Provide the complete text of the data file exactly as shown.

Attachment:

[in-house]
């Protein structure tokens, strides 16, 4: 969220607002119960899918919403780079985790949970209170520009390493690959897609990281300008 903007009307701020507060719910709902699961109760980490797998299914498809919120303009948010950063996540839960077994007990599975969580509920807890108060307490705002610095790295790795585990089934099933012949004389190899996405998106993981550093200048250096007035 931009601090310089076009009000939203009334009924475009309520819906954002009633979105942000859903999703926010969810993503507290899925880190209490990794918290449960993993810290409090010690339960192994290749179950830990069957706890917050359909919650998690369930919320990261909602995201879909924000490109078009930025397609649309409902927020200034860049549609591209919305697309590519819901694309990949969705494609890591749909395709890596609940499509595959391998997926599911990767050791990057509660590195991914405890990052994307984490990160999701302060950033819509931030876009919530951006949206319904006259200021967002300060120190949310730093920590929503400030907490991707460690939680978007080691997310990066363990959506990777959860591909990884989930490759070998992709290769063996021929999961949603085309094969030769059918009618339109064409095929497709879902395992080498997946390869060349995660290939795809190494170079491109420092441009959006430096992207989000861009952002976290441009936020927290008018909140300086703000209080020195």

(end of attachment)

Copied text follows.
[in-house]
């Protein structure tokens, strides 16, 4: 969220607002119960899918919403780079985790949970209170520009390493690959897609990281300008 903007009307701020507060719910709902699961109760980490797998299914498809919120303009948010950063996540839960077994007990599975969580509920807890108060307490705002610095790295790795585990089934099933012949004389190899996405998106993981550093200048250096007035 931009601090310089076009009000939203009334009924475009309520819906954002009633979105942000859903999703926010969810993503507290899925880190209490990794918290449960993993810290409090010690339960192994290749179950830990069957706890917050359909919650998690369930919320990261909602995201879909924000490109078009930025397609649309409902927020200034860049549609591209919305697309590519819901694309990949969705494609890591749909395709890596609940499509595959391998997926599911990767050791990057509660590195991914405890990052994307984490990160999701302060950033819509931030876009919530951006949206319904006259200021967002300060120190949310730093920590929503400030907490991707460690939680978007080691997310990066363990959506990777959860591909990884989930490759070998992709290769063996021929999961949603085309094969030769059918009618339109064409095929497709879902395992080498997946390869060349995660290939795809190494170079491109420092441009959006430096992207989000861009952002976290441009936020927290008018909140300086703000209080020195």